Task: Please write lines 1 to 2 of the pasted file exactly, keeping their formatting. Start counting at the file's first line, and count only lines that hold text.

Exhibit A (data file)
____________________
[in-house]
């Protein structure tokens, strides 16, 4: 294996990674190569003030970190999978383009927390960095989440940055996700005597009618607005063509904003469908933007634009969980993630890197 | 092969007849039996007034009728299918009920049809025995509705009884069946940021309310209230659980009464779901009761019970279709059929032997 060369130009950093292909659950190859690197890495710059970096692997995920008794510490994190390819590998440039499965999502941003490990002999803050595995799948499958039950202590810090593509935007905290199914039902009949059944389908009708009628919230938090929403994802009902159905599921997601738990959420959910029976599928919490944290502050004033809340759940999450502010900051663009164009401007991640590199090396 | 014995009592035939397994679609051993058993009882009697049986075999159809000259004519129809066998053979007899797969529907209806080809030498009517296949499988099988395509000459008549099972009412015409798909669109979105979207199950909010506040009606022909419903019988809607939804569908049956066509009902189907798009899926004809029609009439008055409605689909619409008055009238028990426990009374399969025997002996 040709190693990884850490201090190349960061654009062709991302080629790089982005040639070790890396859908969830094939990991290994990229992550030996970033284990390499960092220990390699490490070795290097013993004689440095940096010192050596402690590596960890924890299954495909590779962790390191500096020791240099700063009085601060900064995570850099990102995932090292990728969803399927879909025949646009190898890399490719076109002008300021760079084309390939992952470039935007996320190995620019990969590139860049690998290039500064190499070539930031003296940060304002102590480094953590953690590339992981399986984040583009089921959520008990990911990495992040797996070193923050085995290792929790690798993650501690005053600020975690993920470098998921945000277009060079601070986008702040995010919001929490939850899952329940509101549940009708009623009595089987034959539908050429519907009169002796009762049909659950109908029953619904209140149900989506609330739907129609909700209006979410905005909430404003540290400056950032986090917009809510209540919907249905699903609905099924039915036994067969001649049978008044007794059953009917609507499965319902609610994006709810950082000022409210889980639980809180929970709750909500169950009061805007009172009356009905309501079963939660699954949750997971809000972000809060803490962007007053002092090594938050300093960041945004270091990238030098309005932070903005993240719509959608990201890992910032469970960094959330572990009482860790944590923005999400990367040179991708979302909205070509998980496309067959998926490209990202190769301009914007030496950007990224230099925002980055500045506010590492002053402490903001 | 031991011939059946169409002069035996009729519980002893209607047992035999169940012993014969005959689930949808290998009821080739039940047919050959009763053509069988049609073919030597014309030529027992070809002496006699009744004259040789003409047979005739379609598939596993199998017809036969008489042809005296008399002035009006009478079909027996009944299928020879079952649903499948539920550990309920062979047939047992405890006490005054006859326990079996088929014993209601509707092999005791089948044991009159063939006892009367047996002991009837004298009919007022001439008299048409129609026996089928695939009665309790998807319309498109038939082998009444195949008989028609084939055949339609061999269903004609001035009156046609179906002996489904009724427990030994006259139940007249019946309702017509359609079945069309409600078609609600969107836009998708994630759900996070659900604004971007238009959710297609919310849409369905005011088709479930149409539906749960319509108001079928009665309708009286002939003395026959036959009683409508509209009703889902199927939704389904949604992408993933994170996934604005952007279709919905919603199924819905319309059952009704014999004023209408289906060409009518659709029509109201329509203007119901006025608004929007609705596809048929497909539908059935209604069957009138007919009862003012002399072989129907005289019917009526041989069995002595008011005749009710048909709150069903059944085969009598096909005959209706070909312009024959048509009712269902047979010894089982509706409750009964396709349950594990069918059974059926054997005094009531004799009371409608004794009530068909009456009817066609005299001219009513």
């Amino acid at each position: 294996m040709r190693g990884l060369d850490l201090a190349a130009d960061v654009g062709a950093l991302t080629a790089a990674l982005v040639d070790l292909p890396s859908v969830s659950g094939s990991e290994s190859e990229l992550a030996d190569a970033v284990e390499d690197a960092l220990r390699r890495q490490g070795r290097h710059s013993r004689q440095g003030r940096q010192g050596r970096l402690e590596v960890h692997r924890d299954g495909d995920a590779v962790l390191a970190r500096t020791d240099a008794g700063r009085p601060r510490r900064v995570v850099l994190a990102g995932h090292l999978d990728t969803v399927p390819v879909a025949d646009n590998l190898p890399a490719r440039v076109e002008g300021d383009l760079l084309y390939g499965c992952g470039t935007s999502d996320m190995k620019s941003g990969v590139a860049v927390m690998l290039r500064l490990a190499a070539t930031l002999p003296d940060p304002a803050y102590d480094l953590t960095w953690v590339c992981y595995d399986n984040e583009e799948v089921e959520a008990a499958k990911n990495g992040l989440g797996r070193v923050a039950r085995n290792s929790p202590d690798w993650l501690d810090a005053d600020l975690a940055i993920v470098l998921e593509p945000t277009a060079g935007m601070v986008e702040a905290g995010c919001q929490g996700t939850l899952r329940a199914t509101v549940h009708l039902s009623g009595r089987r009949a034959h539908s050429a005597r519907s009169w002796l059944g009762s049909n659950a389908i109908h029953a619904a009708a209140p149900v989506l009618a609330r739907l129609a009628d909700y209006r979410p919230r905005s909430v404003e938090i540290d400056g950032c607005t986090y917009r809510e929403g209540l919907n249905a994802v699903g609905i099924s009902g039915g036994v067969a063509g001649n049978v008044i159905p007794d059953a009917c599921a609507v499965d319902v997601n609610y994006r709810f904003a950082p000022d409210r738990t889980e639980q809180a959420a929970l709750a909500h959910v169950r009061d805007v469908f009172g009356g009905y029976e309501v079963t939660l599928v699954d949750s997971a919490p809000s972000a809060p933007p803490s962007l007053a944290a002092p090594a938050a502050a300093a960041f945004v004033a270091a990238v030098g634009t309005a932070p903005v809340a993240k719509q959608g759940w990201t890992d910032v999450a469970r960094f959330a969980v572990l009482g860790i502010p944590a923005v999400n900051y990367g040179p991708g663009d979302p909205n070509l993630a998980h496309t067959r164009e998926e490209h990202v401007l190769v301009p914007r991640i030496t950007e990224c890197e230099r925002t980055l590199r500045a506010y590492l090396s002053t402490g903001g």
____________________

[in-house]
């Protein structure tokens, strides 16, 4: 294996990674190569003030970190999978383009927390960095989440940055996700005597009618607005063509904003469908933007634009969980993630890197 | 092969007849039996007034009728299918009920049809025995509705009884069946940021309310209230659980009464779901009761019970279709059929032997 060369130009950093292909659950190859690197890495710059970096692997995920008794510490994190390819590998440039499965999502941003490990002999803050595995799948499958039950202590810090593509935007905290199914039902009949059944389908009708009628919230938090929403994802009902159905599921997601738990959420959910029976599928919490944290502050004033809340759940999450502010900051663009164009401007991640590199090396 | 014995009592035939397994679609051993058993009882009697049986075999159809000259004519129809066998053979007899797969529907209806080809030498009517296949499988099988395509000459008549099972009412015409798909669109979105979207199950909010506040009606022909419903019988809607939804569908049956066509009902189907798009899926004809029609009439008055409605689909619409008055009238028990426990009374399969025997002996 040709190693990884850490201090190349960061654009062709991302080629790089982005040639070790890396859908969830094939990991290994990229992550030996970033284990390499960092220990390699490490070795290097013993004689440095940096010192050596402690590596960890924890299954495909590779962790390191500096020791240099700063009085601060900064995570850099990102995932090292990728969803399927879909025949646009190898890399490719076109002008300021760079084309390939992952470039935007996320190995620019990969590139860049690998290039500064190499070539930031003296940060304002102590480094953590953690590339992981399986984040583009089921959520008990990911990495992040797996070193923050085995290792929790690798993650501690005053600020975690993920470098998921945000277009060079601070986008702040995010919001929490939850899952329940509101549940009708009623009595089987034959539908050429519907009169002796009762049909659950109908029953619904209140149900989506609330739907129609909700209006979410905005909430404003540290400056950032986090917009809510209540919907249905699903609905099924039915036994067969001649049978008044007794059953009917609507499965319902609610994006709810950082000022409210889980639980809180929970709750909500169950009061805007009172009356009905309501079963939660699954949750997971809000972000809060803490962007007053002092090594938050300093960041945004270091990238030098309005932070903005993240719509959608990201890992910032469970960094959330572990009482860790944590923005999400990367040179991708979302909205070509998980496309067959998926490209990202190769301009914007030496950007990224230099925002980055500045506010590492002053402490903001 | 031991011939059946169409002069035996009729519980002893209607047992035999169940012993014969005959689930949808290998009821080739039940047919050959009763053509069988049609073919030597014309030529027992070809002496006699009744004259040789003409047979005739379609598939596993199998017809036969008489042809005296008399002035009006009478079909027996009944299928020879079952649903499948539920550990309920062979047939047992405890006490005054006859326990079996088929014993209601509707092999005791089948044991009159063939006892009367047996002991009837004298009919007022001439008299048409129609026996089928695939009665309790998807319309498109038939082998009444195949008989028609084939055949339609061999269903004609001035009156046609179906002996489904009724427990030994006259139940007249019946309702017509359609079945069309409600078609609600969107836009998708994630759900996070659900604004971007238009959710297609919310849409369905005011088709479930149409539906749960319509108001079928009665309708009286002939003395026959036959009683409508509209009703889902199927939704389904949604992408993933994170996934604005952007279709919905919603199924819905319309059952009704014999004023209408289906060409009518659709029509109201329509203007119901006025608004929007609705596809048929497909539908059935209604069957009138007919009862003012002399072989129907005289019917009526041989069995002595008011005749009710048909709150069903059944085969009598096909005959209706070909312009024959048509009712269902047979010894089982509706409750009964396709349950594990069918059974059926054997005094009531004799009371409608004794009530068909009456009817066609005299001219009513």